By Careforth on Mar 15, 2021 11:23:27 AM
Approximately 3.5 million people in the U.S. are living with a disability due to Traumatic Brain Injury (TBI). According to the American Association of Neurological Surgeons, falls are the leading cause (35%), followed by motor vehicle-related injuries (17%), and blows to the head that occur during sports or other activities (17%).
This is to say that most cases of TBI are due to accidents, and accidents are unpredictable. Instances may be highest among older adults due to the demographic’s increased risk suffering from falls, but anyone at any stage of life could sustain a brain injury.
Each case differs based on the severity and type of injury, and some level of rehabilitation is always possible. Many, however, need to develop coping strategies to adjust to a new reality. Read on to learn about one person’s experience of TBI and the caregiving strategies that help him navigate a fulfilling life.
Life After Traumatic Brain Injury
Not everyone with a TBI displays obvious signs of disability. Take Carlos, a polite, optimistic, and upbeat 32-year-old male.
Carlos is fun to be around. In conversation, his words and mannerisms don’t raise any eyebrows—as long as the topic doesn’t drift beyond the past few minutes. When his care team nurse visits him in the afternoon, she asks, “What time did you leave the house this morning?”
He reaches into his pocket, pulls out a notebook, scans the page, and confidently responds: “7:30 a.m.”
Carlos has no short-term memory.
Ever since he sustained a TBI from a motor vehicle accident, his life has undergone drastic changes. Carlos needs full-time, round-the-clock care. To compensate for his short-term memory loss, he carries a notebook with him as a record of his day. When he changes from one activity to the next, he jots down a note.
Carlos’s mood and personality have also shifted as a result of the injury. His demeanor is friendlier, and his outlook is more positive.
It’s important to note that not all people with brain injuries show these kind of symptoms. People can have longer-term memory impairments as well, such as amnesia. The most common mood shifts veer towards agitation or aggression, but no two brain injuries result in the same set of symptoms.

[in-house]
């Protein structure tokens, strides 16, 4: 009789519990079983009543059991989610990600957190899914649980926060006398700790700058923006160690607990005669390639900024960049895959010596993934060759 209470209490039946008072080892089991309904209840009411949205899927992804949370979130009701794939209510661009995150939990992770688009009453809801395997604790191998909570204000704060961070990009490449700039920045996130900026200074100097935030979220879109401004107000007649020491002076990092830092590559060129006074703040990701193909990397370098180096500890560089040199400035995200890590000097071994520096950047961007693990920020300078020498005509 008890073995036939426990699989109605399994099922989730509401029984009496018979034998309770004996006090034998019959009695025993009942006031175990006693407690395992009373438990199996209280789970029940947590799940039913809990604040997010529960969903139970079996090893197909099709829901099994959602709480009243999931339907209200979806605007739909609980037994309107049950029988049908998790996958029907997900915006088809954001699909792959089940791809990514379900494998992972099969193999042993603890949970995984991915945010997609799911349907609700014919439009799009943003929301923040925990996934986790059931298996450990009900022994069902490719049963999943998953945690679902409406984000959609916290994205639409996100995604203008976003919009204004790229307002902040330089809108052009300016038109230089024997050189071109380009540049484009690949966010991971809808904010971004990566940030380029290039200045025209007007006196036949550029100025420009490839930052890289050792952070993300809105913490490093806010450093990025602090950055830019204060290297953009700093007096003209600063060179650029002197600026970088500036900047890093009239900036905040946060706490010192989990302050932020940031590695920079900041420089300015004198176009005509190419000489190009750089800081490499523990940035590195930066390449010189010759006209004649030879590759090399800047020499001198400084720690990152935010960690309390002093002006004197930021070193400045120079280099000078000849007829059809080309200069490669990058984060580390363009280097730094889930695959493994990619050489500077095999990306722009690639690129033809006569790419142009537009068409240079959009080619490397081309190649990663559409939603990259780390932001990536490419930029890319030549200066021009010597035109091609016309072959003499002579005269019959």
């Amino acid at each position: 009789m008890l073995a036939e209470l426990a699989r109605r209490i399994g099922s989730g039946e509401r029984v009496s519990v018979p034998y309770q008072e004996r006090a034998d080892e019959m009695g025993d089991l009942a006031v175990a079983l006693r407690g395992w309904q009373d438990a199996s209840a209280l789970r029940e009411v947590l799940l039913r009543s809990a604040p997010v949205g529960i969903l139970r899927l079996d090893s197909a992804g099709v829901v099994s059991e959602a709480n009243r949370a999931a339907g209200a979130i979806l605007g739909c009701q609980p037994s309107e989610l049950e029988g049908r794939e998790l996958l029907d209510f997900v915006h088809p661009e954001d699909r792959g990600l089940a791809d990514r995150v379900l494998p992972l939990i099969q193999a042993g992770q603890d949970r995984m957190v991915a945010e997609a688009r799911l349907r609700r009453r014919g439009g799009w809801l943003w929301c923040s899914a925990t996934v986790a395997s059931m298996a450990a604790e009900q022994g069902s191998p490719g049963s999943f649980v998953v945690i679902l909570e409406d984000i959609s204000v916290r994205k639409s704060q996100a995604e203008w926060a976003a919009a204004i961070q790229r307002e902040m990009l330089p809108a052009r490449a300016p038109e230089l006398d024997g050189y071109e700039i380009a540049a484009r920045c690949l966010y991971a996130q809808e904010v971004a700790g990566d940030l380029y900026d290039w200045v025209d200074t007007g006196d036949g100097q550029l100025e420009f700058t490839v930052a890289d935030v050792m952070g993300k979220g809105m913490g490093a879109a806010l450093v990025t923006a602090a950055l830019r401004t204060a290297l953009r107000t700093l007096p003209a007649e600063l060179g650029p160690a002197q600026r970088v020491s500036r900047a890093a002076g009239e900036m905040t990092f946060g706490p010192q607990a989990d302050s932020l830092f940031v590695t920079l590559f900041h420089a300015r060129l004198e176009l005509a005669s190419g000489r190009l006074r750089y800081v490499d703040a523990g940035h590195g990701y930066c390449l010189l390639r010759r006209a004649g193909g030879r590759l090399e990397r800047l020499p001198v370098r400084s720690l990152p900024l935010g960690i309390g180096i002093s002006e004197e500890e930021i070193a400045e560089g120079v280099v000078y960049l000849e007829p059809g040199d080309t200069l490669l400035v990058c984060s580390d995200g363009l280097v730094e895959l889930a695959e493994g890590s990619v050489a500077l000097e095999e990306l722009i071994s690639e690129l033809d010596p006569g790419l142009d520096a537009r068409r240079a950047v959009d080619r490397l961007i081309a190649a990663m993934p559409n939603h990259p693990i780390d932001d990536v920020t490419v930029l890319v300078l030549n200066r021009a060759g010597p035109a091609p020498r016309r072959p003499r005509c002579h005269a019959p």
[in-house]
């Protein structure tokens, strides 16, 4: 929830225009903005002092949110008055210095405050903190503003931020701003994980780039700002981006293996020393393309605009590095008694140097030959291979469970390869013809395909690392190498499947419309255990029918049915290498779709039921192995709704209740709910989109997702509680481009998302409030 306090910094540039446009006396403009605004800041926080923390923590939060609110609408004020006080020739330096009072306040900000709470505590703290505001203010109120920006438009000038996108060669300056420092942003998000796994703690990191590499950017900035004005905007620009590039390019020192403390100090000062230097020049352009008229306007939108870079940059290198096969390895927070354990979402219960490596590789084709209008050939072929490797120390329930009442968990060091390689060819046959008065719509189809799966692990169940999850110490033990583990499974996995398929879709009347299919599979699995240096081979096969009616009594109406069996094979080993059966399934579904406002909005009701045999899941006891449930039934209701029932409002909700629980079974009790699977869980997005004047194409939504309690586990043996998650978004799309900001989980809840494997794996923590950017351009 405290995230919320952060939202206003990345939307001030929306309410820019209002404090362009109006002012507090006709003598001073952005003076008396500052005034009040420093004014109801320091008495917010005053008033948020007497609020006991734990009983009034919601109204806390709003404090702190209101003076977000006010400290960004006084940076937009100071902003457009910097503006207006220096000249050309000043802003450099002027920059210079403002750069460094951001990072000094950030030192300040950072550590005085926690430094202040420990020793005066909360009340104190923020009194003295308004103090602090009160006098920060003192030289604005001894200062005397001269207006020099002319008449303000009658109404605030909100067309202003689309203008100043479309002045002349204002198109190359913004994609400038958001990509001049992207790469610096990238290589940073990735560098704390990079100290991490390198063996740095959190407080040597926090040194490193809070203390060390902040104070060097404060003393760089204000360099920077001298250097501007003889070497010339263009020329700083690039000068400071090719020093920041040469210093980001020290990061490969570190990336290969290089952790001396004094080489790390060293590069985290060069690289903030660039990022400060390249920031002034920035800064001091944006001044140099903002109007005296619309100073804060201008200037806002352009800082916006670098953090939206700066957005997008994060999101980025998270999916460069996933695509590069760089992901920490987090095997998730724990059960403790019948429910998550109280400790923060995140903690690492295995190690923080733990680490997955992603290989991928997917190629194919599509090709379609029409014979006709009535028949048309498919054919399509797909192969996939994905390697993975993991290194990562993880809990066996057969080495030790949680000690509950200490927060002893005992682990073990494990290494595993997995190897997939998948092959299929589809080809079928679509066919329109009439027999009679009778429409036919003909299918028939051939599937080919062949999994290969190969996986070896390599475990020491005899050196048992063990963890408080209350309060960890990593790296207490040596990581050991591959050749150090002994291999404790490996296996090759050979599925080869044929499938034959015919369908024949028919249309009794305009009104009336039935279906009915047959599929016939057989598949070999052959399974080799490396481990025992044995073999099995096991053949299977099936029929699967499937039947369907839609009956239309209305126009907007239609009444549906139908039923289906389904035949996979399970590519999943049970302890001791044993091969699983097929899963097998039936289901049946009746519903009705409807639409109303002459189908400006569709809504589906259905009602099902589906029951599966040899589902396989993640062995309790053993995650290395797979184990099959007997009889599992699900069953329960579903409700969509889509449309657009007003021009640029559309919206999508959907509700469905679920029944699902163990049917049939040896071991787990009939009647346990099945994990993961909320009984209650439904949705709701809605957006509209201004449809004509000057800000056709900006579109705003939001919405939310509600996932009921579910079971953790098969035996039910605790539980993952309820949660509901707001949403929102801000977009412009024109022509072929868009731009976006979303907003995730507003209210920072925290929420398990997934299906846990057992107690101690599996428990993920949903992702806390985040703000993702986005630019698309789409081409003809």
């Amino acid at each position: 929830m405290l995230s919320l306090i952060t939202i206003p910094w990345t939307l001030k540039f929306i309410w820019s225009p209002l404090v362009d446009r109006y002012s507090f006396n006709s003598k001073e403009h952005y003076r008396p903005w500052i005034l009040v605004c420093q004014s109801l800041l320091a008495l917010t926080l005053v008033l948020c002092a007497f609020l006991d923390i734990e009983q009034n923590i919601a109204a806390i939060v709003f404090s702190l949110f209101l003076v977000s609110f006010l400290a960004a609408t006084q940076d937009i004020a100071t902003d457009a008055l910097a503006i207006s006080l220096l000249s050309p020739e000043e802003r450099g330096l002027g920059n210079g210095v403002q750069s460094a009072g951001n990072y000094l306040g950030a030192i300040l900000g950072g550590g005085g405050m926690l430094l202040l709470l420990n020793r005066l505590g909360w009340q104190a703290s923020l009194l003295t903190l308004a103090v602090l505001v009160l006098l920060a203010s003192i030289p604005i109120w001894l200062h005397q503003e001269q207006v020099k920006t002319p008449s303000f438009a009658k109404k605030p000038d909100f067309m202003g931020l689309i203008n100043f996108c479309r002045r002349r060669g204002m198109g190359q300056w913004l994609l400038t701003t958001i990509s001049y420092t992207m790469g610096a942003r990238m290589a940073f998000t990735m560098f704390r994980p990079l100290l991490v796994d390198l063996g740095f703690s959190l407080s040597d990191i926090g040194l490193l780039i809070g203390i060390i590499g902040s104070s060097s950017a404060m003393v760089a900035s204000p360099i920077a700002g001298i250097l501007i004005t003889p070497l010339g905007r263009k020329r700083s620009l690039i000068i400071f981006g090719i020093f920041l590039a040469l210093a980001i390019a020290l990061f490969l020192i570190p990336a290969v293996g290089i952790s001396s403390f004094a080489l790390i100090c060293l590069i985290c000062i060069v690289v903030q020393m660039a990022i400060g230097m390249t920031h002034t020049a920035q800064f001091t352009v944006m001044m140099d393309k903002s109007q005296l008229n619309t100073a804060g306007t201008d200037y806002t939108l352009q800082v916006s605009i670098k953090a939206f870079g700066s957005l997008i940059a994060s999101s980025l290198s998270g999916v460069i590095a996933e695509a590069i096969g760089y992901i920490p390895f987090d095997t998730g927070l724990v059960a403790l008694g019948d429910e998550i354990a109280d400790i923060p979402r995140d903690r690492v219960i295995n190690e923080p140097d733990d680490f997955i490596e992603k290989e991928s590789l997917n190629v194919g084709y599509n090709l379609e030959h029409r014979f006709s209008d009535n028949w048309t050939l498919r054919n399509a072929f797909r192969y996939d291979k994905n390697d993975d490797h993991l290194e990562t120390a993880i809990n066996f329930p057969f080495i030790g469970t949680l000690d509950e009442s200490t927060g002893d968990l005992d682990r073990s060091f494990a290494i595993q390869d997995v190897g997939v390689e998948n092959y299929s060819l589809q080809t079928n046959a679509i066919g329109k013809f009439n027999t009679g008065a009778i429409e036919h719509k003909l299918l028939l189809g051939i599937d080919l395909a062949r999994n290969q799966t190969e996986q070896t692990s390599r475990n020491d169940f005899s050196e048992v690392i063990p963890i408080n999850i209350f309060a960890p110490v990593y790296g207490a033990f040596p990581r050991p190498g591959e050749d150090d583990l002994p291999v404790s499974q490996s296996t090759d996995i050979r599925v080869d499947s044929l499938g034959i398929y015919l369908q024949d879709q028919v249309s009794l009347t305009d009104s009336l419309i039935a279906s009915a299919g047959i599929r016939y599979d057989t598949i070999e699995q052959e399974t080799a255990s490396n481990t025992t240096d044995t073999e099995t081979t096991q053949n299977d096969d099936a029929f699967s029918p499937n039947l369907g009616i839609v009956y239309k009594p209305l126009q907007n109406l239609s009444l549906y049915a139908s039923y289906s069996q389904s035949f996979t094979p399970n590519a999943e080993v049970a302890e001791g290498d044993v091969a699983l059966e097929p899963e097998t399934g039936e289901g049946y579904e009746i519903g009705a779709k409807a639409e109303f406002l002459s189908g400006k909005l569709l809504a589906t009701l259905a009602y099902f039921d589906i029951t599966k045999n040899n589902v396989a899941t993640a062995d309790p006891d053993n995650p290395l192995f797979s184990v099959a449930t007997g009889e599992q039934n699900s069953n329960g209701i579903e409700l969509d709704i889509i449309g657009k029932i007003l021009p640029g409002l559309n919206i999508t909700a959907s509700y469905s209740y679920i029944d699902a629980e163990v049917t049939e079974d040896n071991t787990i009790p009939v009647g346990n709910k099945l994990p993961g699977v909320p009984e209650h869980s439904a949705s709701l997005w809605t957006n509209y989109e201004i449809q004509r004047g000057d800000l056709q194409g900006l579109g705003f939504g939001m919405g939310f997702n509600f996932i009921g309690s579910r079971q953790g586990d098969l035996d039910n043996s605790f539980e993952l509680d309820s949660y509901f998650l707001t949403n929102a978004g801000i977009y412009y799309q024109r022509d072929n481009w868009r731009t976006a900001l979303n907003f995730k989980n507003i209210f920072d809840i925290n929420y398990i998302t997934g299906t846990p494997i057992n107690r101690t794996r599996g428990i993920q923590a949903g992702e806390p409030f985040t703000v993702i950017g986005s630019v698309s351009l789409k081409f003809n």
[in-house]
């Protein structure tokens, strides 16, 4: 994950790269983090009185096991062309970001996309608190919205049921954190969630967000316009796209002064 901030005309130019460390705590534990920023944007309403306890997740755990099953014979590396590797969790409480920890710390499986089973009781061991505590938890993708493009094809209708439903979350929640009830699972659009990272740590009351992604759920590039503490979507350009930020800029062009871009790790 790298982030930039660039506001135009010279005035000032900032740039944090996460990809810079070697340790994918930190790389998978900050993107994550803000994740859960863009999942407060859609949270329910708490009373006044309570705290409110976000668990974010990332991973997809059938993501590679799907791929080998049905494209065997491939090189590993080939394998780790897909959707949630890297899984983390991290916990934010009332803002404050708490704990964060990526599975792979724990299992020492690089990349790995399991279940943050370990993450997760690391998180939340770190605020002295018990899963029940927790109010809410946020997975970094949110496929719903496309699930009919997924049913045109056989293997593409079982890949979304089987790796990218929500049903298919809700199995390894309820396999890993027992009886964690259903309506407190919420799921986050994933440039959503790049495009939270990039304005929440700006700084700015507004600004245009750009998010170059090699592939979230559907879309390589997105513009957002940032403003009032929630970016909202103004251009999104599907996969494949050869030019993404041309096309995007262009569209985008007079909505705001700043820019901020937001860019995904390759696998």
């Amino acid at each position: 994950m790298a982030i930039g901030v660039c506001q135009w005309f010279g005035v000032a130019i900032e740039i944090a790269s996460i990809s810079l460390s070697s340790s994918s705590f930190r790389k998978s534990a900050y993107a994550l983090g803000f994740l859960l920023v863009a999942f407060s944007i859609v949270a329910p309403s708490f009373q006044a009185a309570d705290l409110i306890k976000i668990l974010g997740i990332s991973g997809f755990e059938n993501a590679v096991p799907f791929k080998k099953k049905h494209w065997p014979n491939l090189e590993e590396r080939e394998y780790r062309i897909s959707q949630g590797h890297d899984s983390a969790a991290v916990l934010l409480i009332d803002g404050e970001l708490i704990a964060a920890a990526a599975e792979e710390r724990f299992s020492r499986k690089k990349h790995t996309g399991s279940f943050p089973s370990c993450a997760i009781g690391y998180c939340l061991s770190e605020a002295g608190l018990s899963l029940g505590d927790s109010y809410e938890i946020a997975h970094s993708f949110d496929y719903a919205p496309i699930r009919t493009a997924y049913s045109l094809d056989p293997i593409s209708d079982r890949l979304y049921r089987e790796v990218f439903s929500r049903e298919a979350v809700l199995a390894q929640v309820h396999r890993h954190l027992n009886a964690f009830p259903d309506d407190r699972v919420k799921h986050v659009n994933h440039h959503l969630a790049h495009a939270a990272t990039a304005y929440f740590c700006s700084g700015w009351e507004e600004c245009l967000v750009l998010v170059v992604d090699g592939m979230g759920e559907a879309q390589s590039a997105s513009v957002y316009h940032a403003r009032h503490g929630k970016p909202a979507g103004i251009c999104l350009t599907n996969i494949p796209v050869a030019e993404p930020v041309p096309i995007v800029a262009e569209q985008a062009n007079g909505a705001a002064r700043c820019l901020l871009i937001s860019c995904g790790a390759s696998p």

How to Care for Someone with a TBI
Regardless of the nature of symptoms, there are some broad accommodations caregivers should consider to support loved ones with TBIs.
- Keep things organized. Make sure to keep the home organized. Be conscious of where items are usually kept so as not to confuse them.
- Maintain their routine. Keep their day-to-day lives as consistent as possible. This will be helpful for memory issues and prevent them from getting overwhelmed. If there’s going to be a deviation or a permanent change from the typical routine, discuss it with your loved one beforehand to prepare them.
- Be patient. Allow your loved one as much time as necessary to complete tasks. It can be frustrating, but it is important to encourage them to work through activities at their own pace.
- Help them develop strategies. People with TBIs can become very frustrated due to memory loss and fatigue. Like Carlos with his notebook, it can be very helpful to develop techniques your loved one can depend on.
- Understand their fatigue. People suffering with brain trauma can become easily exhausted, particularly during the recovery stages and when undergoing multiple forms of therapy (e.g. physical, occupational, speech therapy). Understanding their stage of the healing process and catering support to their current needs is important for their care.
- Support them psychologically. Caregivers and members of the care team are in an ideal position to identify what improves quality of life for someone with TBI. Focusing on their personal goals despite mood changes and physical symptoms can help a loved one feel fulfilled even after a brain injury limits what they can do. For instance, Carlos often feels lonely. Assisting him with his interpersonal and relationship-building goals are important for his overall emotional well-being.
Caring for people with Traumatic Brain Injuries requires patience and attention to a wide array of individual needs. Carlos lives with a family that encourages his progress and provides support where they can to make him happy. His story is an example of how people with TBI can develop methods to cope with symptoms and lead a fulfilling life.